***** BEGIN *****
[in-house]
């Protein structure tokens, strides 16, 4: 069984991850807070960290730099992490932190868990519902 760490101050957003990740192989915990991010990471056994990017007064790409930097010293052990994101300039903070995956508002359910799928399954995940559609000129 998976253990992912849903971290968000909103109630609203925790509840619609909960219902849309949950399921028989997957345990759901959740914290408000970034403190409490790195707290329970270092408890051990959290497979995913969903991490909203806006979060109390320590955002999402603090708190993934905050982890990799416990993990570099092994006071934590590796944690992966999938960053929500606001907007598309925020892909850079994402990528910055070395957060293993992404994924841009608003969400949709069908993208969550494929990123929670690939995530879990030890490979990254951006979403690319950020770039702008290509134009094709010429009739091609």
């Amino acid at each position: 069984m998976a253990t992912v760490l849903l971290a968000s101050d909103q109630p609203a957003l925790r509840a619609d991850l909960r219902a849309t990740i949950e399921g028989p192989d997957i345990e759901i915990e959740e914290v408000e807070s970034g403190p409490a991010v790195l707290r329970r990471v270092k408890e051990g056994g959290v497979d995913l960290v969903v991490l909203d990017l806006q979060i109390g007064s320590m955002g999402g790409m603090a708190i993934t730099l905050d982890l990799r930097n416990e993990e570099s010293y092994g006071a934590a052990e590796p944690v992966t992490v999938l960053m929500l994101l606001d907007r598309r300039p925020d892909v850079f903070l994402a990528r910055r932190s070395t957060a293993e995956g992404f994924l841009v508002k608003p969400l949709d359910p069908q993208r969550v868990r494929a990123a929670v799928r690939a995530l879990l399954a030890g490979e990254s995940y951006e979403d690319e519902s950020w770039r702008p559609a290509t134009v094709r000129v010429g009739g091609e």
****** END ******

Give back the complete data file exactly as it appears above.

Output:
[in-house]
């Protein structure tokens, strides 16, 4: 069984991850807070960290730099992490932190868990519902 760490101050957003990740192989915990991010990471056994990017007064790409930097010293052990994101300039903070995956508002359910799928399954995940559609000129 998976253990992912849903971290968000909103109630609203925790509840619609909960219902849309949950399921028989997957345990759901959740914290408000970034403190409490790195707290329970270092408890051990959290497979995913969903991490909203806006979060109390320590955002999402603090708190993934905050982890990799416990993990570099092994006071934590590796944690992966999938960053929500606001907007598309925020892909850079994402990528910055070395957060293993992404994924841009608003969400949709069908993208969550494929990123929670690939995530879990030890490979990254951006979403690319950020770039702008290509134009094709010429009739091609």
């Amino acid at each position: 069984m998976a253990t992912v760490l849903l971290a968000s101050d909103q109630p609203a957003l925790r509840a619609d991850l909960r219902a849309t990740i949950e399921g028989p192989d997957i345990e759901i915990e959740e914290v408000e807070s970034g403190p409490a991010v790195l707290r329970r990471v270092k408890e051990g056994g959290v497979d995913l960290v969903v991490l909203d990017l806006q979060i109390g007064s320590m955002g999402g790409m603090a708190i993934t730099l905050d982890l990799r930097n416990e993990e570099s010293y092994g006071a934590a052990e590796p944690v992966t992490v999938l960053m929500l994101l606001d907007r598309r300039p925020d892909v850079f903070l994402a990528r910055r932190s070395t957060a293993e995956g992404f994924l841009v508002k608003p969400l949709d359910p069908q993208r969550v868990r494929a990123a929670v799928r690939a995530l879990l399954a030890g490979e990254s995940y951006e979403d690319e519902s950020w770039r702008p559609a290509t134009v094709r000129v010429g009739g091609e």